Disadvantages of RRSPs

1. Contributions are Limited

Even though the contribution limits might be high enough for most Canadians, it is still a limit on how much we can put towards our retirement. The contribution limits are also based on how much income you earn. Lower-income earners will not be able to contribute as much as high-income earners.

2. Withdrawals Are Heavily Taxed

While RRSPs are known for being tax friendly, there is another side to tax implications with the plan. If you withdraw early, you will pay a withholding tax rate. Anything withdrawn over $15,000 is subject to a tax rate of 30%.

3. RRSP Withdrawals Can Impact Government Benefits

Any withdrawals from your RRSP can affect how much you receive from the government for Old Age Security (OAS) or Guaranteed Income Supplement (GIS). RRSP withdrawals are counted as income for benefits like the GIS and can result in a significant clawback rate, which impacts how much you receive in government support.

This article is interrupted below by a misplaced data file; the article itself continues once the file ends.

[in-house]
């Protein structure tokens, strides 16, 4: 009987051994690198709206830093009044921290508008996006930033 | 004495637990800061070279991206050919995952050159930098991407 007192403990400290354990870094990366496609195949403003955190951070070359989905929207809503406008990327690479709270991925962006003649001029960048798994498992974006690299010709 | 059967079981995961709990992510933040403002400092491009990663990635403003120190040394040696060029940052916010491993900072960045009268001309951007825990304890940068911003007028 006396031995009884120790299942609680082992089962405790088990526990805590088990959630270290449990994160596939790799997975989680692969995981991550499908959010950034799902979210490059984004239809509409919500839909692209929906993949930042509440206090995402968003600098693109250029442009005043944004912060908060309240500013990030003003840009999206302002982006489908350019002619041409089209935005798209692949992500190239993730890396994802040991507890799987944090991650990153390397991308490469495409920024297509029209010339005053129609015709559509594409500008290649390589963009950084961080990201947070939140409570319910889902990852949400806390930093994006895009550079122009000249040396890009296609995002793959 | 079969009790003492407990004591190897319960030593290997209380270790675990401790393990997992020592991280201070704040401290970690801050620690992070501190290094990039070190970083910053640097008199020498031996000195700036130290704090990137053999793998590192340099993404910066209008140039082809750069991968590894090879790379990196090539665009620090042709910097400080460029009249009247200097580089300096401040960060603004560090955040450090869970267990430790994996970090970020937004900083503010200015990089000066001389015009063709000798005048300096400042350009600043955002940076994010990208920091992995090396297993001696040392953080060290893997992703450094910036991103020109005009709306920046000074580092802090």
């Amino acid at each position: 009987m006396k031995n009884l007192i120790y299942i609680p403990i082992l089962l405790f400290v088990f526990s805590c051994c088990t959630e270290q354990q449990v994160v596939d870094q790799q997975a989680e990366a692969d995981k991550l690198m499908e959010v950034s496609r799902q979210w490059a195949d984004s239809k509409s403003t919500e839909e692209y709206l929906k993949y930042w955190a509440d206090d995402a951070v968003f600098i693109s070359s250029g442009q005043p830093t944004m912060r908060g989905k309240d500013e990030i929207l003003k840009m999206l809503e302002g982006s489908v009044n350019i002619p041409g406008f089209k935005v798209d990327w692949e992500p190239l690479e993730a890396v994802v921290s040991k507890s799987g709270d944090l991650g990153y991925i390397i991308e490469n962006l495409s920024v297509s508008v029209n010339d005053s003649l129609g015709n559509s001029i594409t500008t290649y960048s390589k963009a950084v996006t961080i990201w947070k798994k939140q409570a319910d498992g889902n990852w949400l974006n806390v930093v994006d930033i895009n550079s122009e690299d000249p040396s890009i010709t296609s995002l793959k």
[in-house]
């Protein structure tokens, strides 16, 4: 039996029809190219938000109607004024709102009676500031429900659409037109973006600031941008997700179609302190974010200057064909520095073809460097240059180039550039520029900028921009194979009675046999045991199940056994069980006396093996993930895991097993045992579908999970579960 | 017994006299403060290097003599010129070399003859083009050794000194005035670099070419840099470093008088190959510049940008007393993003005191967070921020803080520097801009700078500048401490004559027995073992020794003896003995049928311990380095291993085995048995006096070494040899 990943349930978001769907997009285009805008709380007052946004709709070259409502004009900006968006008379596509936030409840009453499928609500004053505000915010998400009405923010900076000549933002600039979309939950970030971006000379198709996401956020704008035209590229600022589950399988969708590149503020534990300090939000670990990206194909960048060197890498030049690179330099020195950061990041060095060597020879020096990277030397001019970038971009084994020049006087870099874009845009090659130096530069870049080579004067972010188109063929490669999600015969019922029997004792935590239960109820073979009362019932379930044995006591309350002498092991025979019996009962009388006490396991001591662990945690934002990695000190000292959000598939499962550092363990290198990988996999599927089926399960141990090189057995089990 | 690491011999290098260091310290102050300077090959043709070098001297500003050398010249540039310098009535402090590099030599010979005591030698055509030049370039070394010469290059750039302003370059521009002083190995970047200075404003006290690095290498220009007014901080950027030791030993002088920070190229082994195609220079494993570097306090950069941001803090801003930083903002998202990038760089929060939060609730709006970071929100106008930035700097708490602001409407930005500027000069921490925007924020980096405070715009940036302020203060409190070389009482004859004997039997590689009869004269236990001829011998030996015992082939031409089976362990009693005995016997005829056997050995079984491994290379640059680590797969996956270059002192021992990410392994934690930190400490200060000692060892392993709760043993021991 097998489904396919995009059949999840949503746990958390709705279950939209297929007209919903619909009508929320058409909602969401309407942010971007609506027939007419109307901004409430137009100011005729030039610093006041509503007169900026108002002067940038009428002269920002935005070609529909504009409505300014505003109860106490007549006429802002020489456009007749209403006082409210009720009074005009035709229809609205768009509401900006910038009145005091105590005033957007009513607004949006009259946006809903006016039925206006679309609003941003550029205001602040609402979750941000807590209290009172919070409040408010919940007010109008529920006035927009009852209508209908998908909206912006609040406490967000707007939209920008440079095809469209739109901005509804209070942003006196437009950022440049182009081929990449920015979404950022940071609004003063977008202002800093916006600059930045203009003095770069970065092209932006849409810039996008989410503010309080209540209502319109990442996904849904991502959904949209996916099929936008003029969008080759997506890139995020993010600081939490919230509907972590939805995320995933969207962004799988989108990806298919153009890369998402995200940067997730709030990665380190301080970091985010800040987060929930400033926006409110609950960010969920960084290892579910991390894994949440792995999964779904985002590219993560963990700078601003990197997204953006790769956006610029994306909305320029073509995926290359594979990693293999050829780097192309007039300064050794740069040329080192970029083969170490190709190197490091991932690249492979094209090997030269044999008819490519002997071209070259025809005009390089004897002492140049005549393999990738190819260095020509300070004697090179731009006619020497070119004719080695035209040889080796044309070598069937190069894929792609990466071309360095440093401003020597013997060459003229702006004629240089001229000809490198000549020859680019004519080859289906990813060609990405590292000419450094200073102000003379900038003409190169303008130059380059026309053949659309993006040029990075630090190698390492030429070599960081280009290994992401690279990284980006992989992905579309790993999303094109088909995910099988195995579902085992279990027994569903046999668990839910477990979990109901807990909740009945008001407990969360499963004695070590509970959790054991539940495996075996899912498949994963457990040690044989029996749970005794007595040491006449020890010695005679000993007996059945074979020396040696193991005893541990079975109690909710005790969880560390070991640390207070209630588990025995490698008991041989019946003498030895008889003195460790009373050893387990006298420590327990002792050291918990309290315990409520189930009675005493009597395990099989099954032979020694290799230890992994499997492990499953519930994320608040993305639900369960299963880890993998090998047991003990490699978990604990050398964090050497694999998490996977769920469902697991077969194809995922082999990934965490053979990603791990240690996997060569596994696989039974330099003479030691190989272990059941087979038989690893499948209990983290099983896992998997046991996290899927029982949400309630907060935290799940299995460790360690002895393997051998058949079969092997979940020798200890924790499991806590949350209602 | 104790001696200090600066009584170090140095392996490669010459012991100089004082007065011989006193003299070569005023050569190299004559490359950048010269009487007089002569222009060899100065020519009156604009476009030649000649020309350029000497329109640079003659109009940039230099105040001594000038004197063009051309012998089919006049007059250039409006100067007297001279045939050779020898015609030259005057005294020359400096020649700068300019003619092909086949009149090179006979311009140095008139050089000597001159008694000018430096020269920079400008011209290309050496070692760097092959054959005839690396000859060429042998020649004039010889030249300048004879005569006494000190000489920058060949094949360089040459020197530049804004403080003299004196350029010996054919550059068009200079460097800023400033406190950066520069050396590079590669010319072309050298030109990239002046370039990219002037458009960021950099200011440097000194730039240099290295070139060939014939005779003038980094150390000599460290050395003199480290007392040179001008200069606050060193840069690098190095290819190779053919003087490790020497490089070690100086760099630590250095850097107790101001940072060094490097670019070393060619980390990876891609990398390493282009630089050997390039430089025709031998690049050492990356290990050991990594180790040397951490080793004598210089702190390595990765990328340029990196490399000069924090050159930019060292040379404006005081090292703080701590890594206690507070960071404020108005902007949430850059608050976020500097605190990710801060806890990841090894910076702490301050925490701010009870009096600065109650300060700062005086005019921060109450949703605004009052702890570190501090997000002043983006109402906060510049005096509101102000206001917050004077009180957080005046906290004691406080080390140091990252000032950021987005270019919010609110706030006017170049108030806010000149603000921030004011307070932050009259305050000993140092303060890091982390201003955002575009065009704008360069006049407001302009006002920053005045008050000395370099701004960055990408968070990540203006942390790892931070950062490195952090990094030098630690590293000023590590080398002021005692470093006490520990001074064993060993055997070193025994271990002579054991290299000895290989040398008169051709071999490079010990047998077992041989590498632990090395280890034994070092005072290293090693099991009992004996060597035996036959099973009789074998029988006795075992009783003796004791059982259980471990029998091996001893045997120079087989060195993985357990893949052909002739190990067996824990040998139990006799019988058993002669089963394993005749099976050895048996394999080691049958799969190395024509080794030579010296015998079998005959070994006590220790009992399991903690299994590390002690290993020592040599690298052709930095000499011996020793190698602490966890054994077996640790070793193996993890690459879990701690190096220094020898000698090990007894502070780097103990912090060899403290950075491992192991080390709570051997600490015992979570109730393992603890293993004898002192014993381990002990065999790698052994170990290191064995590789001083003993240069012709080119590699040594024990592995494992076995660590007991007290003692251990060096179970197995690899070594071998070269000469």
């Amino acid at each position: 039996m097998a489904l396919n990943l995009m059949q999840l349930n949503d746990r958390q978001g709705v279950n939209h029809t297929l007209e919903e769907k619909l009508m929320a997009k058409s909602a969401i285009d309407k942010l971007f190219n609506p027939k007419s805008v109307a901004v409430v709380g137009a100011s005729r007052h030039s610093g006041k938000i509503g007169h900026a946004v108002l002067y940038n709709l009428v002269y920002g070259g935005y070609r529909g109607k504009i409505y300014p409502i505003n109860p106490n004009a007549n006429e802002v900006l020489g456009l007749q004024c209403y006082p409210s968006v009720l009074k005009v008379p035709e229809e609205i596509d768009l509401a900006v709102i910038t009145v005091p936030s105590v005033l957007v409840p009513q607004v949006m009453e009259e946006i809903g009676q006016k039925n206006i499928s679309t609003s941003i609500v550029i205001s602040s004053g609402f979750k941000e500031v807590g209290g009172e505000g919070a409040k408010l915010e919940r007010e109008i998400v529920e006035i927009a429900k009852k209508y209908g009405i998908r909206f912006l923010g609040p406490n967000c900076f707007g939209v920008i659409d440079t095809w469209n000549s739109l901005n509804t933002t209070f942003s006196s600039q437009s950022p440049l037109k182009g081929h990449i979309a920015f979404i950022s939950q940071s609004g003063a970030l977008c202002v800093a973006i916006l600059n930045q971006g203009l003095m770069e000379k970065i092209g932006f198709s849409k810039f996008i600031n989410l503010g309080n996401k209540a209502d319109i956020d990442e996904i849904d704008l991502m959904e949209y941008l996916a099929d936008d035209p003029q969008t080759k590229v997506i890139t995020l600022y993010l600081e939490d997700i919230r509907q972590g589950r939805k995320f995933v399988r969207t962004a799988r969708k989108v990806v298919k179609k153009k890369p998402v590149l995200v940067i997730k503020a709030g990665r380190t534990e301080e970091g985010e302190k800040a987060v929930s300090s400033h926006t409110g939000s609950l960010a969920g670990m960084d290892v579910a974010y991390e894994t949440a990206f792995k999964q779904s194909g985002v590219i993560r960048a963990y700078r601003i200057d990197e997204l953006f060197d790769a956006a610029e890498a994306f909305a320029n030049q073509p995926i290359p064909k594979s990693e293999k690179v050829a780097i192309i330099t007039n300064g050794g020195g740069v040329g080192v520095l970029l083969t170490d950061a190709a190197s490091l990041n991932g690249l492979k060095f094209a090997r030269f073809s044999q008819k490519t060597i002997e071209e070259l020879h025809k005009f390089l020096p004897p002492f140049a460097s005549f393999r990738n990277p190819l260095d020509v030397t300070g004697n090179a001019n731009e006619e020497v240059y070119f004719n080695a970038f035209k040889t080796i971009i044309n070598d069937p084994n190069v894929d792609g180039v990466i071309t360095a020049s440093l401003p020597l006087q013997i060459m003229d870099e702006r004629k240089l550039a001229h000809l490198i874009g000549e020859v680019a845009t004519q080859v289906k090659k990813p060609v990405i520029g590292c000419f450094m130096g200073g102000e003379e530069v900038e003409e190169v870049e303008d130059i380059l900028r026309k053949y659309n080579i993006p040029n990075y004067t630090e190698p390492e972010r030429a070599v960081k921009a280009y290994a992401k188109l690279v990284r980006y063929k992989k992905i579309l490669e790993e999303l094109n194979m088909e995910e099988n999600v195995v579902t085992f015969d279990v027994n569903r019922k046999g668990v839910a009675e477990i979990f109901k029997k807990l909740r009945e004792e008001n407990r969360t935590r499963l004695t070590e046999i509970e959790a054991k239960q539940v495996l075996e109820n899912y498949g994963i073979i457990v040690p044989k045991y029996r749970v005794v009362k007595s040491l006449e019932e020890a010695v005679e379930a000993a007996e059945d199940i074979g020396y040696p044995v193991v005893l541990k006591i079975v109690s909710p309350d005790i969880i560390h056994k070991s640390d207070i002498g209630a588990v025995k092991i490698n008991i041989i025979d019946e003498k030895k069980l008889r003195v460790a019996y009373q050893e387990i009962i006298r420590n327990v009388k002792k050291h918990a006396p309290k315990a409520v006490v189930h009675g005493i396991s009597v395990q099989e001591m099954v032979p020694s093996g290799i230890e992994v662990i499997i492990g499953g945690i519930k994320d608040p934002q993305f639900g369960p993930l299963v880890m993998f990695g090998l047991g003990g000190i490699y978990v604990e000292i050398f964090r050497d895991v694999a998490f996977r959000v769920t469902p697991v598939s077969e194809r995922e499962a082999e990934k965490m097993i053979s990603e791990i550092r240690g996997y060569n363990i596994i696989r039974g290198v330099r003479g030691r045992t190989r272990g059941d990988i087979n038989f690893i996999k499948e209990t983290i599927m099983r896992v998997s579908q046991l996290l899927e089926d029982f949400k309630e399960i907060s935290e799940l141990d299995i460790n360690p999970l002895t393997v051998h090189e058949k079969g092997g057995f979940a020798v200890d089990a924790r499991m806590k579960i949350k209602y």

Are RRSPs Worth It?

For most Canadians, the benefits of the RRSP far outweigh the disadvantages. If you regularly contribute to your RRSP while you work, you should come out ahead in retirement.

Keep in mind that if you do not need the tax break on your income tax return, you might be better off maximizing your TFSA contributions before turning to your RRSP.

Another thing to consider is if your company has a substantial pension. In this case, you might rely less on your RRSP and opt to contribute more to your TFSA instead. Consider speaking to a financial planner if you want financial advice for your RRSP and retirement.


Should I use an RRSP if I have a pension?

Yes! But you don’t have to, or at least not as much as people who do not have a pension. A pension is a nice cushion to have in retirement. In this case, you are likely better off maxing out your TFSA contributions before focusing heavily on an RRSP.

When are RRSPs not a good investment?